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A&D512 Interaction Design Studies
This course introduces the fundamental components involved in interaction design, which is, designing human-computer interfaces from a human perspective as opposed to a technology-centered one. What this means is to design the interface to suit us humans, instead of asking users to adapt to technology. Throughout this course, students will be working in a prototypical interaction design context and will be guided through the major steps of interaction design resulting in a simple artifact prototype. Technologies involved in this course are Dynamic HTML and entry level Flash.
A&D522 Interaction Design Evaluation
This course builds a foundation for design evaluation research. This foundation will be used to analyze recent evaluations of design frameworks, concepts, prototypes and systems which use mixed quantitative and qualitative methods of inquiry. I will introduce a range of evaluation approaches including informal usability studies, lab experiments, field studies and analytically-based evaluations. Students will explore techniques for feedback including usability tests, observation, interviews, heuristic reviews and discursive evaluations. Underlying concepts of evaluation including scientific experimentation, ethnography, phenomenology and aesthetics will be discussed. Students will learn how to design and implement appropriate evaluation studies for a range of design projects.
A&D532 Cognition for Interaction Design
This course is about understanding how humans interact with computers and computer-assisted artifacts, and find better ways of designing these interactions to improve the overall effectiveness and user experience. In order to be able to do that systematically, we will need to understand humans better: The course will assist students in gaining a deeper understanding of multi-modal human cognition, perception, and behaviour and embodied, spatial cognition in the context of computer-based media.
A&D542 Information Visualization Design
This course explores how we perceive information from different visualization approaches and how we can best communicate the information and the concepts represented. Topics include material related to data visualization, perception, interaction with complex information, and visual attention. Cases will be drawn from all fields of visualization, including scientific, information and knowledge visualization and the emerging fields of ambient and casual visualization. Interaction plays an equal important role as visualization while users working with complex data. To understand different forms of interaction and their respective benefits, this course discusses interaction from three ways: human time constants, uses of interaction, and nature of interaction.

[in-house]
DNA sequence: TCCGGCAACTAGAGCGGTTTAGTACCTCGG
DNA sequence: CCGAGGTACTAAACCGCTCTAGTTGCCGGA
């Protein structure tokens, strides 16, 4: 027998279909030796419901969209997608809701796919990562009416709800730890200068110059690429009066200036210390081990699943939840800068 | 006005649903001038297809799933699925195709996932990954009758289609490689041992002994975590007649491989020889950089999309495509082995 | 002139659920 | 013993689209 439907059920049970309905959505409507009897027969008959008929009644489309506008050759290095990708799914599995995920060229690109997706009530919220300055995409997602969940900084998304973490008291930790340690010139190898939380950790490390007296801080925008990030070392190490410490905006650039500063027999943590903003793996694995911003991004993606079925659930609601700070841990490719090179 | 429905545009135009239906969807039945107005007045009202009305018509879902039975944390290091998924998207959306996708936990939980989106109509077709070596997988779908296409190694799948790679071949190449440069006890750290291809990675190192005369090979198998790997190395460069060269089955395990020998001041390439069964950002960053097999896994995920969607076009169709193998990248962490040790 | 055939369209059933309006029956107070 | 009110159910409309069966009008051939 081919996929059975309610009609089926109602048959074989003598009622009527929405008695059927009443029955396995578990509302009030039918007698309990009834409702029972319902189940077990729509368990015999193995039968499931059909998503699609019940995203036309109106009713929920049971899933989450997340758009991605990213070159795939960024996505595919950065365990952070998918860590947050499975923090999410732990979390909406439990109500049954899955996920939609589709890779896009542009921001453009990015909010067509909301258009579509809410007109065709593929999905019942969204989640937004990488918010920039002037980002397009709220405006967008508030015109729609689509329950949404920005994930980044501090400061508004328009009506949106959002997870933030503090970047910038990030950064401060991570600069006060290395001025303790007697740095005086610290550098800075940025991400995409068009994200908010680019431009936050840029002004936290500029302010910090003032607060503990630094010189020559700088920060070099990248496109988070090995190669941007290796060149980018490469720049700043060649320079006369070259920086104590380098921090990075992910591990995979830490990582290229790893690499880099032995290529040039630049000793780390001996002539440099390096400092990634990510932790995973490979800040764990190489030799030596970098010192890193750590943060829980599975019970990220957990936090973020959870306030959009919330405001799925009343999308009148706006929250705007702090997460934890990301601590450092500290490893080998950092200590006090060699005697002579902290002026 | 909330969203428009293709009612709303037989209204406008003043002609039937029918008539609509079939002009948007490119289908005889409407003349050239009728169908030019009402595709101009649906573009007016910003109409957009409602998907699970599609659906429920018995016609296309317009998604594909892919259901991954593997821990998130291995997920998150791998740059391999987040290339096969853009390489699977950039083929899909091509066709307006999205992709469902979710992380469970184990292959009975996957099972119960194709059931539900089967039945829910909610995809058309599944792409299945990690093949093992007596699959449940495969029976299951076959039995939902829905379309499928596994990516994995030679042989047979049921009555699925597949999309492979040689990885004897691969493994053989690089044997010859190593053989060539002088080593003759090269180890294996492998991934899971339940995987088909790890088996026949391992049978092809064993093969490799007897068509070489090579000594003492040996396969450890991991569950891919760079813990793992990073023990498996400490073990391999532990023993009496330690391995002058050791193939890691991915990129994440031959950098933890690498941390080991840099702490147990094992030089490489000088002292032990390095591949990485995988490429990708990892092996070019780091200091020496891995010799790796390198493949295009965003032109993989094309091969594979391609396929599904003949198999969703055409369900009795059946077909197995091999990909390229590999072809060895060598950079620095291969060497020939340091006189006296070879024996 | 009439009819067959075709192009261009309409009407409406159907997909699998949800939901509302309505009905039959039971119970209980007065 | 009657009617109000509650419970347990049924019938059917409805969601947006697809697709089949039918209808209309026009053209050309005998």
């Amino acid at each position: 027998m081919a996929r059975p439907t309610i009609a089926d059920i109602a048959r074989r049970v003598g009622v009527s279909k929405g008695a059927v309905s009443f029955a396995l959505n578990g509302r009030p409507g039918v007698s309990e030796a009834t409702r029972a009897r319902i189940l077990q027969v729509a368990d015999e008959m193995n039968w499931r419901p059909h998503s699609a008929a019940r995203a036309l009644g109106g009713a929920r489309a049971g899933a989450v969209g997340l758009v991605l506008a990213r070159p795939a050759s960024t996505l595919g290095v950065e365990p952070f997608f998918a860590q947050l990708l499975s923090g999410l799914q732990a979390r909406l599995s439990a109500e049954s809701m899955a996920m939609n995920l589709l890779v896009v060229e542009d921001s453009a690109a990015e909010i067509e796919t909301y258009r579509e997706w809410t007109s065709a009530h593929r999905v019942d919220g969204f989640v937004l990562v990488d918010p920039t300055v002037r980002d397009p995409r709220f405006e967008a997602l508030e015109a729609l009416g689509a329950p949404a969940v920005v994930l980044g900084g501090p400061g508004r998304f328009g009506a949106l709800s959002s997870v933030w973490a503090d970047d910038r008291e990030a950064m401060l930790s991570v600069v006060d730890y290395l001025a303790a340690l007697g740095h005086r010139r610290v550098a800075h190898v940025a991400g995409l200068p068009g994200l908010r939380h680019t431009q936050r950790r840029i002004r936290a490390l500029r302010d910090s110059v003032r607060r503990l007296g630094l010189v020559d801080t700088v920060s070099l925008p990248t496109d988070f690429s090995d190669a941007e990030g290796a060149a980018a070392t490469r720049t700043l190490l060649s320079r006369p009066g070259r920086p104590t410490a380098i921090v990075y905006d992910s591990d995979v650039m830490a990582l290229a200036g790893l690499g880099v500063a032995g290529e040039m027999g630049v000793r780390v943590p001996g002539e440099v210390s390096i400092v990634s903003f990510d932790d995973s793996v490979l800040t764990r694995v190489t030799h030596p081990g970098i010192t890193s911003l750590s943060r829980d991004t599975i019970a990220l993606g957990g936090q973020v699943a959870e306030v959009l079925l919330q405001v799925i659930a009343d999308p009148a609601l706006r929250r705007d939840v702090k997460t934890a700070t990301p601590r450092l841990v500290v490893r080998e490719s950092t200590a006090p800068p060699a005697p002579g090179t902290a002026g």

Parametric Design and Design Space Exploration
Most current CAD/CAM/CAE software utilizes a design feature called parametrics, a method of linking dimensions and variables to geometry in such a way that when the values change, the part changes as well. In this manner, design modifications and creation of a family of parts can be performed in remarkably quick time compared with the redrawing required by traditional CAD.
Students will practice on SolidWorks, Generative Component, or Rhino GrassHopper.
Foundations of Computational Art and Design
The goal of this course is to learn programming (Flash, Processing/Java) in the context of an art and design practice, that is, to understand computation as an expressive medium. Interaction designers/artist will eventually be involved on interdisciplinary projects in which the ability to program will be a strong asset, if not a necessity. This course will empower students to communicate confidently with programmers, and thus deepen their interdisciplinary collaborations. At the end, students will become fascinated with the expressive possibilities opened up by programming.
Interaction Design Exploration
This course explores design research issues in and related to interaction design. It complements and provides research paths in design and technology. The course is intended as an in-depth exploration of this convergence structured along three questions: What ideas and concepts have emerged to define interaction design? What are the methodological foci in interaction design? What related ideas have informed interaction design?
This course will:
1. Critically analyze the history, foundations, agendas, issues, research methods and current and critical research projects and papers in the area of tangible computing.
2. Provide the opportunity to develop hands-on technical skills in prototyping simple tangible systems in order to explore simple, topical research questions.